Lucid Culture


Purple K’nif at Lakeside Lounge, NYC 6/27/08

“Do you guys surf?” some guy in the audience asked. One of the veteran surf rock quartet’s two guitarists onstage laughed out loud.


“We’re from Ohio!”


None of the group were sporting colorful beachwear or drinking anything with an umbrella in it, proof that all you really need is the tunes and damn, these guys had tunes, over an hour’s worth, a long set. Especially at Lakeside where bands are given a strict midnight curfew so as not to disturb the neighbors. If surf music is your thing, or if just plain old good rock is your thing, you ought to see this band. Their set wasn’t especially loud, their original instrumentals don’t have a lot in the way of drama or big crescendos and they don’t ham it up onstage like a lot of surf bands do (a very good thing, actually). What they get over on is subtlety. Their mostly upbeat, major-key songs tend to swing, sway and even meander rather than punch you like a fifty foot wave. Occasionally, this gets pretty psychedelic. It’s hard to think of a more original surf band than Purple K’nif (the name is a reference to both an obscure Cleveland TV show host and a Cramps bootleg).


They did an amusing number that twisted sections of Besame Mucho Twist and Slaughter on Tenth Avenue together like a black-and-white cruller, a little strange but undeniably sweet. Launching into the next song, their Fender player told the crowd that “This is the saddest surf song ever written,” and it wasn’t, although the fairly long, contemplative number might be the slowest. They followed that with a more upbeat song driven by the drummer’s tribal rhythm, and then another original with a somewhat minimalist, Shadows feel. They also played a tune that their Gibson player sardonically called “The Cliché Song,” which might have been true in the sense that it nicked a whole bunch of licks from classic surf songs, but the way the band strung them together was clever in the same way as XTC’s tongue-in-cheek ripoff of 60s psychedelia on their Dukes of Stratosphear albums.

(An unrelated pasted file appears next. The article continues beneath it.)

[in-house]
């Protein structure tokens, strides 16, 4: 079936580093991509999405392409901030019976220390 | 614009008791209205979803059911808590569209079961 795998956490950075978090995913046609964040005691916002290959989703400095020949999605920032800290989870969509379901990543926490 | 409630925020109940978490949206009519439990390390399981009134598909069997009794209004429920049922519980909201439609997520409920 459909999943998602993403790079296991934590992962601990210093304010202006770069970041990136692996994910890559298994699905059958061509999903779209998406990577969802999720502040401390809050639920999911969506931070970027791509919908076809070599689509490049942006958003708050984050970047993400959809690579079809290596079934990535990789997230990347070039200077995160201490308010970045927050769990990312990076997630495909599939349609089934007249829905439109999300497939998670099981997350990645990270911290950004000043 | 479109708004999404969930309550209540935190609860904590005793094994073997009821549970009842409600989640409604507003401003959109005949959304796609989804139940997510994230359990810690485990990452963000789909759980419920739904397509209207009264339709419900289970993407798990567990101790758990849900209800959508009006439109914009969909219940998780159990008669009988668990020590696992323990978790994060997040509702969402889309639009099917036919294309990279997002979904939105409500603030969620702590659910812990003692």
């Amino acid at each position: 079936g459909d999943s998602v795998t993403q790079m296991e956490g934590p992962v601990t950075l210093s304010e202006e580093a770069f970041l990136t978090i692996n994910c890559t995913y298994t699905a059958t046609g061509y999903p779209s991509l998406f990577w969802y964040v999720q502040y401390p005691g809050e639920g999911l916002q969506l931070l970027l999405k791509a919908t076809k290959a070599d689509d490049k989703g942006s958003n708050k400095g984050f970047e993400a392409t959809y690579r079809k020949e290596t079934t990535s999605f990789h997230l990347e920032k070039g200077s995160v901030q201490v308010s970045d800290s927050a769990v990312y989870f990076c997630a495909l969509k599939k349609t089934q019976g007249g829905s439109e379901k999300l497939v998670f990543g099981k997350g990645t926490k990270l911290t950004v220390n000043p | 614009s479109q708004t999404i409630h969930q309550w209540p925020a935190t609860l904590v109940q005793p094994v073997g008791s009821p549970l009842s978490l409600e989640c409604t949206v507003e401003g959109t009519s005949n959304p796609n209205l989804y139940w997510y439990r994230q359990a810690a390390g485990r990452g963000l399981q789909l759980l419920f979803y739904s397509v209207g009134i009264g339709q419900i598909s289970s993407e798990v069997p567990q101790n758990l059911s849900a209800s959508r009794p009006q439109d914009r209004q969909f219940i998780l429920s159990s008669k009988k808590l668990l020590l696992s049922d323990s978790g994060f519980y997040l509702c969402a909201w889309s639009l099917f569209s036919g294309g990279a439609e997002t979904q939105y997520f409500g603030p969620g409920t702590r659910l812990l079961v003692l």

At the end of the set, they played their big youtube hit the Beer Theme, a catchy, comfortably buzzed tune and closed with a good cover of Bumblebee Rock, which like a lot of surf classics takes a classical melody (Flight of the Bumblebee) and rocks it out. The band swings through New York a few times a year, playing mostly here and at Otto’s on Unsteady Freddy’s surf nights the first Saturday of the month.

June 28, 2008 - Posted by | Live Events, Music, New York City, Reviews

1 Comment »

  1. […] Interruption followed by Long Island’s Strange But Surf, psychedelic Ohio instrumentalists Purple k’niF, the retro, purist Clams, Boston horror surf maniacs Beware The Dangers Of A Ghost Scorpion and […]

    Pingback by New York Surf City « New York Music Daily | August 7, 2012 | Reply

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